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Introduction: Keeping Watch on Genetically Modified Crops

In May 1999, researchers at Cornell University made headlines with a report about genetically modified corn plants and monarch butterflies. The corn was of a type that had been modified to produce an insecticide known as Bt toxin to protect it from the depredations of the European corn borer. By virtue of this modification, Bt toxin is also produced in the pollen of the corn plants. Cornell scientists found that when monarch caterpillars were raised on leaves dusted with Bt-containing pollen, many of them died. Milkweed plants, the only food source for monarch caterpillars, often grow along the edges of cornfields, and the researchers speculated that genetically engineered corn might pose a danger to the beloved butterflies.

As this is written, there is still no proof that the caterpillars are or are not at risk. A number of ameliorating factors could intervene, such as removal of much of the pollen from leaves by wind and rain or the caterpillars' avoidance of the most heavily dusted leaves. Whatever its resolution, the episode has underscored two important points about genetically engineered plants. First, the introduction of transgenic crops or, indeed, of any new crop into an area can have unforeseen consequences for the surrounding ecosystem. Second, the public is particularly sensitive to damage or potential damage caused by genetically modified plants, as opposed to damage caused by plants created by traditional breeding methods.

It was more than 13 years ago that a National Academy of Sciences white paper examined the emerging field of genetic engineering and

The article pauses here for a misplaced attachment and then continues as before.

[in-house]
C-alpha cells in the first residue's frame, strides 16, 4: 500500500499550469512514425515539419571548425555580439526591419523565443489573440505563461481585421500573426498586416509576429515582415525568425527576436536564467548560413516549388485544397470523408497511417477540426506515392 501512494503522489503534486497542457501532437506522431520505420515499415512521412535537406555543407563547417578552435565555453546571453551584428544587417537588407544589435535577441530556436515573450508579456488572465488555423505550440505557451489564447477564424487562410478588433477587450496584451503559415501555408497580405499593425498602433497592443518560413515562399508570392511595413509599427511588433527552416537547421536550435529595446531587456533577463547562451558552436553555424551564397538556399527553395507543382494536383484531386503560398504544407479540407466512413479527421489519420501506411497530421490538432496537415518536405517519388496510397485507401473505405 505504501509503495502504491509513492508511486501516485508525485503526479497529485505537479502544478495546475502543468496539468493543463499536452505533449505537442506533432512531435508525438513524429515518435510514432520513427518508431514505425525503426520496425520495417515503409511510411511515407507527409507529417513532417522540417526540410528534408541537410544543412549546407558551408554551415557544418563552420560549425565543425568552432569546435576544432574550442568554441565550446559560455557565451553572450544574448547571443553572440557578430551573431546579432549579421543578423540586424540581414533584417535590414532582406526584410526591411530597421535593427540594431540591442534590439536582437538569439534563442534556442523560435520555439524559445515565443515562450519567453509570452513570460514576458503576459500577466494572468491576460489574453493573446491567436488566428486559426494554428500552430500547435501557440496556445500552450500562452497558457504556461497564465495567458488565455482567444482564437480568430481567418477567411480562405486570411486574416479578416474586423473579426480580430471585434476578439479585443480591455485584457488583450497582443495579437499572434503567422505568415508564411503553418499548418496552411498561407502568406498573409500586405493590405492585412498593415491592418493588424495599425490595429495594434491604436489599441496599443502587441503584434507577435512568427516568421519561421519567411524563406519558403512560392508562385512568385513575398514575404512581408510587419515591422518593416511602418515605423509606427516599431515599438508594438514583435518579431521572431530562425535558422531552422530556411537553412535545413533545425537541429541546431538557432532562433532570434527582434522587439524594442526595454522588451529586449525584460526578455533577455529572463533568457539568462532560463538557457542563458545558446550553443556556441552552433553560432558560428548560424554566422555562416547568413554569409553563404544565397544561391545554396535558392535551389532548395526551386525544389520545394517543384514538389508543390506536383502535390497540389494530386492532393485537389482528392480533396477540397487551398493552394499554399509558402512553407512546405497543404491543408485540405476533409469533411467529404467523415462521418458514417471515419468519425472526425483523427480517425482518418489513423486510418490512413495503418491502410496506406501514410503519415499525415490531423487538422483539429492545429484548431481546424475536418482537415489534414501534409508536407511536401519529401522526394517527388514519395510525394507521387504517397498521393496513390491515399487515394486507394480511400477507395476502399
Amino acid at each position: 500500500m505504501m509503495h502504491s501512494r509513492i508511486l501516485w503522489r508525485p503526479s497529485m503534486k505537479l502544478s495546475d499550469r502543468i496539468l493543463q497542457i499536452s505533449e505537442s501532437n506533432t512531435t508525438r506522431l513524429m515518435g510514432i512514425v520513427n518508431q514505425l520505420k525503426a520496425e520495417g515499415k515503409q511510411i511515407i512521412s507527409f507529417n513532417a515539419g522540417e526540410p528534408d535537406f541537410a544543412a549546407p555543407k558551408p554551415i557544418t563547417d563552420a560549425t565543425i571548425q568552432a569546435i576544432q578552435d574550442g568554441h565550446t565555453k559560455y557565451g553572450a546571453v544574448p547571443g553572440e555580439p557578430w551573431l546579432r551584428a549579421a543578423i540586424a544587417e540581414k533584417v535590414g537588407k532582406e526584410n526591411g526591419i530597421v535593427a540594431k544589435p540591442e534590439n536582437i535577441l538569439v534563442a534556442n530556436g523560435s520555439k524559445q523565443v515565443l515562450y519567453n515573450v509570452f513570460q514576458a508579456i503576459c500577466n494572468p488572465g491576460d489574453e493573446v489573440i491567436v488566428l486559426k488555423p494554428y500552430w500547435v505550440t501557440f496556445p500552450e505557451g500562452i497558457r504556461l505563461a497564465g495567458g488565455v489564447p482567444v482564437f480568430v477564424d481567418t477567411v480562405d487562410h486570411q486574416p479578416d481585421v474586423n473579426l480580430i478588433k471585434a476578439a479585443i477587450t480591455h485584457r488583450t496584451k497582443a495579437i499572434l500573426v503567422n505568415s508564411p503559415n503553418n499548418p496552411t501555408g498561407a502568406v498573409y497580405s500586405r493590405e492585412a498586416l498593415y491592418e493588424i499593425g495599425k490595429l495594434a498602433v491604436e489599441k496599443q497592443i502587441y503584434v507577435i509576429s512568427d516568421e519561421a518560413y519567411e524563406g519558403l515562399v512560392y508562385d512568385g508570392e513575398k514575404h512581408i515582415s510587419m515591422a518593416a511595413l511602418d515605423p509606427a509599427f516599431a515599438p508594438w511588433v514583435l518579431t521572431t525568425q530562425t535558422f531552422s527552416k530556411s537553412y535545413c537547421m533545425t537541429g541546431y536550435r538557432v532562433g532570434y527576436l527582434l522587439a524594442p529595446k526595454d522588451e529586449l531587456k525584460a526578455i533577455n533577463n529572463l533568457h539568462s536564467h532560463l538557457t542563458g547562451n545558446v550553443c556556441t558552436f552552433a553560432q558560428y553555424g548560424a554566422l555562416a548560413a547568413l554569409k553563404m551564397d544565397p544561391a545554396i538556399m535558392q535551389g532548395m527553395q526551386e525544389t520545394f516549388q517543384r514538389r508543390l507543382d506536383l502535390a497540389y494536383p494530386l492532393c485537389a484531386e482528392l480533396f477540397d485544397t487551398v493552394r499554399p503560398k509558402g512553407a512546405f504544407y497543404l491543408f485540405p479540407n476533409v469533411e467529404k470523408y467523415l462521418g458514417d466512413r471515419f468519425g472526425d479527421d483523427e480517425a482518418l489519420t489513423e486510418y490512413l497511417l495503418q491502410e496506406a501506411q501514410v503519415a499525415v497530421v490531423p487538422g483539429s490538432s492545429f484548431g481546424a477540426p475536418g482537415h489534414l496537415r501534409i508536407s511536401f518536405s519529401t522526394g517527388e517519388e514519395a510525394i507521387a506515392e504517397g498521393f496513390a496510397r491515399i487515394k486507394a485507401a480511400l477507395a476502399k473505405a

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Page 1 Introduction: Keeping Watch on Genetically Modified Crops In May 1999, researchers at Cornell University made headlines with a report about genetically modified corn plants and monarch butterflies. The corn was of a type that had been modified to produce an insecticide known as Bt toxin to protect it from the depredations of the European corn borer. By virtue of this modification, Bt toxin is also produced in the pollen of the corn plants. Cornell scientists found that when monarch caterpillars were raised on leaves dusted with Bt-containing pollen, many of them died. Milkweed plants, the only food source for monarch caterpillars, often grow along the edges of cornfields, and the researchers speculated that genetically engineered corn might pose a danger to the beloved butterflies. As this is written, there is still no proof that the caterpillars are or are not at risk. A number of ameliorating factors could intervene, such as removal of much of the pollen from leaves by wind and rain or the caterpillars' avoidance of the most heavily dusted leaves. Whatever its resolution, the episode has underscored two important points about genetically engineered plants. First, the introduction of transgenic crops or, indeed, of any new crop into an area can have unforeseen consequences for the surrounding ecosystem. Second, the public is particularly sensitive to damage or potential damage caused by genetically modified plants, as opposed to damage caused by plants created by traditional breeding methods. It was more than 13 years ago that a National Academy of Sciences white paper examined the emerging field of genetic engineering and